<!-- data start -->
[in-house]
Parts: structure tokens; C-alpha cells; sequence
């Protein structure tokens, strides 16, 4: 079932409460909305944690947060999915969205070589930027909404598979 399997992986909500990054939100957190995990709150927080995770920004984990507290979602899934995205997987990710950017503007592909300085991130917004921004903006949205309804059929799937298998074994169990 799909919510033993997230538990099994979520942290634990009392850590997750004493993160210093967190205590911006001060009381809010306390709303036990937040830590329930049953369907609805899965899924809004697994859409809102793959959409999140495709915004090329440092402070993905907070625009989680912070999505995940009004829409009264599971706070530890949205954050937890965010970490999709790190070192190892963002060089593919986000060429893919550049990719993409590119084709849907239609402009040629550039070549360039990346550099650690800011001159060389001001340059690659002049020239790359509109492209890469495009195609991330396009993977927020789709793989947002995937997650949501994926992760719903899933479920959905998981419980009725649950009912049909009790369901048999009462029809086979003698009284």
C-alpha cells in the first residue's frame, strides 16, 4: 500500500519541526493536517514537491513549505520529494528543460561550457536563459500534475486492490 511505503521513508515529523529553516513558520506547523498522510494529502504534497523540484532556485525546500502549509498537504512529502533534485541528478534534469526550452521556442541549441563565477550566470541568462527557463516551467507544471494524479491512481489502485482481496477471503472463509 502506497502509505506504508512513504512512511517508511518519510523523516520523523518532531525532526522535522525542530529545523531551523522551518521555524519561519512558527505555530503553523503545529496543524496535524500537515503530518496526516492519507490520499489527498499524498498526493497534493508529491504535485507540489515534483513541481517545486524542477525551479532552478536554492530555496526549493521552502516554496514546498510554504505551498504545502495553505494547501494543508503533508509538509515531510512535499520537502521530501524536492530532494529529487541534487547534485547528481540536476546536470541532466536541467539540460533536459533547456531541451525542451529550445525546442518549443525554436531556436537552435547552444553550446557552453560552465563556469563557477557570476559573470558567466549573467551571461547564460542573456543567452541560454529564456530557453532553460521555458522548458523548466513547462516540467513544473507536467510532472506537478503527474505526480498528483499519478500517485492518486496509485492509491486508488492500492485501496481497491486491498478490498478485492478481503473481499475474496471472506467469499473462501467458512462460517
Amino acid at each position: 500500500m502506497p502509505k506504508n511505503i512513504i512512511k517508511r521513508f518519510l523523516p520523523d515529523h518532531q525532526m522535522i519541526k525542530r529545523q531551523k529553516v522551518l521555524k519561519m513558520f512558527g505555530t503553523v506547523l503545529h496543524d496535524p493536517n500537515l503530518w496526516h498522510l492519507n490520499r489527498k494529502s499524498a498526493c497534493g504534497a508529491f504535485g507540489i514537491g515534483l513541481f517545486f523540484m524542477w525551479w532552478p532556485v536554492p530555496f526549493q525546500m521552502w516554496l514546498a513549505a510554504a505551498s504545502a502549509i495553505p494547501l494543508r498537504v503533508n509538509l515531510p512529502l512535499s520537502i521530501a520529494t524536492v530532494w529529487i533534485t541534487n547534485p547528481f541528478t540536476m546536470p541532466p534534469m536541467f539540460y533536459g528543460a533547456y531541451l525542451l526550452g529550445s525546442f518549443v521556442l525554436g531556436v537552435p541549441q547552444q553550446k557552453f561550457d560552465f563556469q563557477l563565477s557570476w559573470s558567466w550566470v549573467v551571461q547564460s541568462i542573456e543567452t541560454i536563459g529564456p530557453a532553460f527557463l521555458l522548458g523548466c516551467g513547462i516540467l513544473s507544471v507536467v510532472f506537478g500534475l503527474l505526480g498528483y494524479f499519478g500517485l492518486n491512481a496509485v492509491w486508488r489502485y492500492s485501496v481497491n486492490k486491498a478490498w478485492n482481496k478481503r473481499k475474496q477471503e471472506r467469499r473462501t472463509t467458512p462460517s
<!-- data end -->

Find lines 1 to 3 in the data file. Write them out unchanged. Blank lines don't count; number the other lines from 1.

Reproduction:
[in-house]
Parts: structure tokens; C-alpha cells; sequence
């Protein structure tokens, strides 16, 4: 079932409460909305944690947060999915969205070589930027909404598979 399997992986909500990054939100957190995990709150927080995770920004984990507290979602899934995205997987990710950017503007592909300085991130917004921004903006949205309804059929799937298998074994169990 799909919510033993997230538990099994979520942290634990009392850590997750004493993160210093967190205590911006001060009381809010306390709303036990937040830590329930049953369907609805899965899924809004697994859409809102793959959409999140495709915004090329440092402070993905907070625009989680912070999505995940009004829409009264599971706070530890949205954050937890965010970490999709790190070192190892963002060089593919986000060429893919550049990719993409590119084709849907239609402009040629550039070549360039990346550099650690800011001159060389001001340059690659002049020239790359509109492209890469495009195609991330396009993977927020789709793989947002995937997650949501994926992760719903899933479920959905998981419980009725649950009912049909009790369901048999009462029809086979003698009284």